Dual Diagnosis Alcohol and Depression

Dual Diagnosis Alcohol and Depression

A dual diagnosis occurs when an individual is struggling with both a substance use disorder and a coexisting mental health disorder. Dual diagnosis is a complex and prevalent condition that impacts about 25% of those with a drug or alcohol addiction, according to the Substance Abuse and Mental Health Services Administration. Of those, the most common is the dual diagnosis alcohol and depression combination.

There are two ways the dual diagnosis alcohol and depression can develop. In some cases, the individual is experience a major depressive episode and may turn to alcohol as a means of self-medicating their emotional pain away. Over time, the tolerance to alcohol increases, resulting in more excessive drinking and potentially alcohol addiction. This is a situation where depression was a precursor to alcoholism. In others, the individual develops alcoholism first. As the consequences that result from the alcohol addiction mount, depression can set in, indicating that alcoholism can trigger a depressive disorder. In both scenarios, the dual diagnosis alcohol and depression is the outcome.

This particular dual diagnosis is a particularly dangerous one. Because alcohol is a depressant, and can cause major devastation in all aspects of one’s life, when co-occurring with depression there is a higher risk of suicide. In fact, suicide rates among alcoholics are exorbitantly high. According to a study published in the International Journal of Environmental Research and Public Health, among alcoholics, the lifetime risk of suicide is 10%-15%, and that, in fact, depression and alcoholism were comorbid in 85% of 100 cases of completed suicide.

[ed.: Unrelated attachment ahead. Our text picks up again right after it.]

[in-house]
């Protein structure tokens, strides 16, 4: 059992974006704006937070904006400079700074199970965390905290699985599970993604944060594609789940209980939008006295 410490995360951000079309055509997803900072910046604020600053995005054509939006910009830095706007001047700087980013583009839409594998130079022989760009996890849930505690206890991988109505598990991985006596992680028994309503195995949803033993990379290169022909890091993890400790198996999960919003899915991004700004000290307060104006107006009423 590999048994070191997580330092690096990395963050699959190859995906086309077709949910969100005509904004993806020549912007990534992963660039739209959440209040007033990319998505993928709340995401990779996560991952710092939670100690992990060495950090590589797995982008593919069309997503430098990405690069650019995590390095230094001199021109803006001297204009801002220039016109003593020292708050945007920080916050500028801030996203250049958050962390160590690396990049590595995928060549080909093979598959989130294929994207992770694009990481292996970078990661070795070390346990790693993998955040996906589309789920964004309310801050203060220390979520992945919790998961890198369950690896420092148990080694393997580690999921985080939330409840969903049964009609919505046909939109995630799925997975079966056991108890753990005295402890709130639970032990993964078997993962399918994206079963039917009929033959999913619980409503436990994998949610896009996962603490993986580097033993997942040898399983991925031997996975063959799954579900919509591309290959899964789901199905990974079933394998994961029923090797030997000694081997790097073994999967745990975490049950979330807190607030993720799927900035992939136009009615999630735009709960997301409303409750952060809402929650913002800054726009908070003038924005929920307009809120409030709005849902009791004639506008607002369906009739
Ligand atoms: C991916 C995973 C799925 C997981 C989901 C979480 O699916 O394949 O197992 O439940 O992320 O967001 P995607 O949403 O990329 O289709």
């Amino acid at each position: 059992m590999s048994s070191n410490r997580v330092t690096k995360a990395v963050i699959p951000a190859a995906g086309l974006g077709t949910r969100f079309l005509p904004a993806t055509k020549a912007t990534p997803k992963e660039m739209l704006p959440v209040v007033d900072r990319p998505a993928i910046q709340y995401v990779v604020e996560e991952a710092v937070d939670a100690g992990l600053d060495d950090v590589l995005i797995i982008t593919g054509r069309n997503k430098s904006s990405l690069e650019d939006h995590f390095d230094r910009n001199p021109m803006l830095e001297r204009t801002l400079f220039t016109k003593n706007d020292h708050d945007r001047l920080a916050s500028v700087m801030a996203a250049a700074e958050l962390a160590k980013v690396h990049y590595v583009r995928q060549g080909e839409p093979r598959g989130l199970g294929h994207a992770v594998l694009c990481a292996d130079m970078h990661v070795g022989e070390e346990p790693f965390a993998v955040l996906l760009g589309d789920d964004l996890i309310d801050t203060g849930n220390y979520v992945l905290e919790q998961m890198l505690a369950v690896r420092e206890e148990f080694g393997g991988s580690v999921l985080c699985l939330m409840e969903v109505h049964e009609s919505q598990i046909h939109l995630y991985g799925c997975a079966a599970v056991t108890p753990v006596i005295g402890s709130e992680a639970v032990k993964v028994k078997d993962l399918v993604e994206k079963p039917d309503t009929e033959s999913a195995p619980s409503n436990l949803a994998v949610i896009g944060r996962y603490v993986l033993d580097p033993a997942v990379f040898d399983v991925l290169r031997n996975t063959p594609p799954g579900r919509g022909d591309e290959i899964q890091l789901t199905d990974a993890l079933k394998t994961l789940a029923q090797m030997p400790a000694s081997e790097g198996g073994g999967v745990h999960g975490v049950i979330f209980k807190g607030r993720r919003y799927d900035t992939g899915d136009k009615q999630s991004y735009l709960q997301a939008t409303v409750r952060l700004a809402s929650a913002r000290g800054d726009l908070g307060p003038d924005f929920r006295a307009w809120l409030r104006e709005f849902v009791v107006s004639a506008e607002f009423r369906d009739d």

Treatment for individuals who present with this dual diagnosis of alcohol and depression will need to be provided through a specialized dual diagnosis provider where both disorders will be treated simultaneously for the best recovery outcome. These programs include psychiatric expertise on staff that are trained to respond to the issues that may emerge during detoxification and rehab.

Signs of the Dual Diagnosis Alcohol and Depression Co-Occurrence

The symptoms of both disorders, depressive disorder and alcohol dependency, will be evident in individuals who have developed this dual diagnosis. These symptoms include:

Depression

  • Sadness, despair, hopelessness
  • Fatigue
  • Loss of desire to participate in usual activities
  • Weight loss or gain
  • Insomnia or hypersomnia
  • Slowed motor and cognitive functioning
  • Inappropriate feelings of shame or guilt
  • Trouble concentrating or making decisions
  • Suicidal thoughts

Alcoholism

  • Tolerance increases causing increased alcohol consumption
  • Experiences blackouts
  • Increasing time spent thinking about, obtaining alcohol, and recovering from drinking
  • Continue to drink despite negative consequences
  • Secretive behavior, hiding alcohol, lying about how much is being consumed